The blog has offered a fabulous view of fandom the last couple of weeks, as this sector of Cowboys Nation has struggled to come to grips with the team's 2-2 start and stuttering climb to 3-2. Some people want the OC's red head on an even redder platter. Others want the head coach to proceed him out the door, NOW if possible! Others want a two-fer.
The head coaching speculation has begun, with the requisite appeals to authority. "I've seen the Cowboys for 78.89 thousands years," we'll invariably hear, "and there's no way this team is doing anything." (Why does it sound like Bill Cosby on acid when you speak that sentence out loud?)
Maybe they're right. But nobody really knows. Even if you've seen 50 years of pro football, the first 40 or so are meaningless to understanding the quality of today's NFL. We've entered the third phase of parity, on our glide path to a time when every team will finish 8-8 and we will need computers, and maybe pollsters, to sort out the postseason field.
That phase began in 2005. I'm not exactly sure why it began that year but there are three phases to the devolution process unleashed by the salary cap system's adoption in 1994.
Phase I was the rule of the existing powers. Dallas assumed the NFL throne in '92 and duked it out with San Francisco for conference supremacy, which at that time meant league supremacy. They staged a free agency duel over Deion Sanders, who helped each win the first two cap era titles. But the cap chicanery tied their hands, and two organizations just below them in '94 and '95, the Packers and the Broncos, won the next three titles.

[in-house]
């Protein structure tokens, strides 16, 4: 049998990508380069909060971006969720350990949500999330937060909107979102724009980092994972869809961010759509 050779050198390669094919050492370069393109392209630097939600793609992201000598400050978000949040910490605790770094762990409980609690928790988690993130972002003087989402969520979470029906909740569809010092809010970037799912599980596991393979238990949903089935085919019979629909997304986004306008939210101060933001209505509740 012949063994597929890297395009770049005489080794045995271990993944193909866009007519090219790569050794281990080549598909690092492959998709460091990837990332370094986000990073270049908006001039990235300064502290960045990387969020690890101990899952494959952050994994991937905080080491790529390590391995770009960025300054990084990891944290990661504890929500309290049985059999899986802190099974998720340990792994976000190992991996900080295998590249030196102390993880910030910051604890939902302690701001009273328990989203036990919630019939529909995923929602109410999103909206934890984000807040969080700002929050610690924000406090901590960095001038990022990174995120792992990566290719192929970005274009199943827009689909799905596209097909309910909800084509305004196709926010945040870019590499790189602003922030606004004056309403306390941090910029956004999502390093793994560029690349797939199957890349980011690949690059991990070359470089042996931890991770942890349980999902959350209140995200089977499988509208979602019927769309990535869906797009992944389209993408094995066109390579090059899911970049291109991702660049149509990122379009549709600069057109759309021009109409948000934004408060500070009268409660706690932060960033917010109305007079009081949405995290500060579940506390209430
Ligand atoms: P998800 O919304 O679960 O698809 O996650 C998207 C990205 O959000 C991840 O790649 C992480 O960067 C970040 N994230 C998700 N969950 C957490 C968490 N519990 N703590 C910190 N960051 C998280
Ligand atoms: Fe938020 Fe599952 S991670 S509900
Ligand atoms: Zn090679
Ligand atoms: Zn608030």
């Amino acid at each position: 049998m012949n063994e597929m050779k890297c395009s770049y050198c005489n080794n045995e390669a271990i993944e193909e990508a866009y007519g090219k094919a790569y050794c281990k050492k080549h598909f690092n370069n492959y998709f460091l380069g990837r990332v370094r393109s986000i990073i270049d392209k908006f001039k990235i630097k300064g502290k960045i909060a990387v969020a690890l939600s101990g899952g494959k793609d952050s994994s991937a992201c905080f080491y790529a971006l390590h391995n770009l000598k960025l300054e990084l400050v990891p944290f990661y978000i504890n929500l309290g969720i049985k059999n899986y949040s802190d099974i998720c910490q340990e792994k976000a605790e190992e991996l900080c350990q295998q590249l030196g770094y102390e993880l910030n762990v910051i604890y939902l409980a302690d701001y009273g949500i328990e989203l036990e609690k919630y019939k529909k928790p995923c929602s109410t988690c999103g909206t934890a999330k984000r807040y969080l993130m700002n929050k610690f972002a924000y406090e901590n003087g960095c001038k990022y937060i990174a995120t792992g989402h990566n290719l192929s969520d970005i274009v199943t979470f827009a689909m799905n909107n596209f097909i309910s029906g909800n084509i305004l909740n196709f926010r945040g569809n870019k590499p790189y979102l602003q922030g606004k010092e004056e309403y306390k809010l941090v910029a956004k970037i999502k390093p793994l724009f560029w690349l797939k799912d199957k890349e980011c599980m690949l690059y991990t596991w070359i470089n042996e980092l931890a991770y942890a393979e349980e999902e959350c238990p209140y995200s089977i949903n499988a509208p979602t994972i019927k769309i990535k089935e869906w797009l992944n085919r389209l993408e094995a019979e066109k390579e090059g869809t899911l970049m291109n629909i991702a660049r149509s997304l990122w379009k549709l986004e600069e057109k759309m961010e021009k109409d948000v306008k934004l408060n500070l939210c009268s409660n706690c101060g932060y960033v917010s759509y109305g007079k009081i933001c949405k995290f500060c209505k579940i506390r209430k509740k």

Phase II begins around 1999, and comprises what I'll call the Dead Money Era. Lots of teams got themselves deep into debt and saw bad contracts eat up large percentages of their fixed yearly budgets. This brought about a rapid reshuffling of team authority. The Rams came from nowhere to win the '99 season behind Kurt Warner. In the resettlement period we saw the '00 Ravens and the '02 Bucs win with dominant defenses and the pedestrian QBs Trent Dilfer and Brad Johnson.
The period really began to define itself in 2001, when Bill Belichick ran the first of his three Super Bowl campaigns behind Tom Brady. As David Halberstam noted in The Education of a Coach, Belichick and his GM partner Scott Pioli began assembling a roster of interchangeable parts; New England had the rare superstar like Brady, but rather than building around a cluster of stars, as the '90s Cowboys and 'Niners did, the Pats looked for good players who could play multiple roles or former superstars at the ends of their careers -- Junior Seau, Rodney Harrison -- who could play smart football for a short-term, medium-sized contract. Belichick felt this template gave him a better overall talent level for the buck.
The results speak for themselves. While big revenue teams struggled to purge their spread sheets, New England and the Eagles, the NFC team most closely following the Pats model (they rarely offer a big contract to a player over 30) briefly took over the league.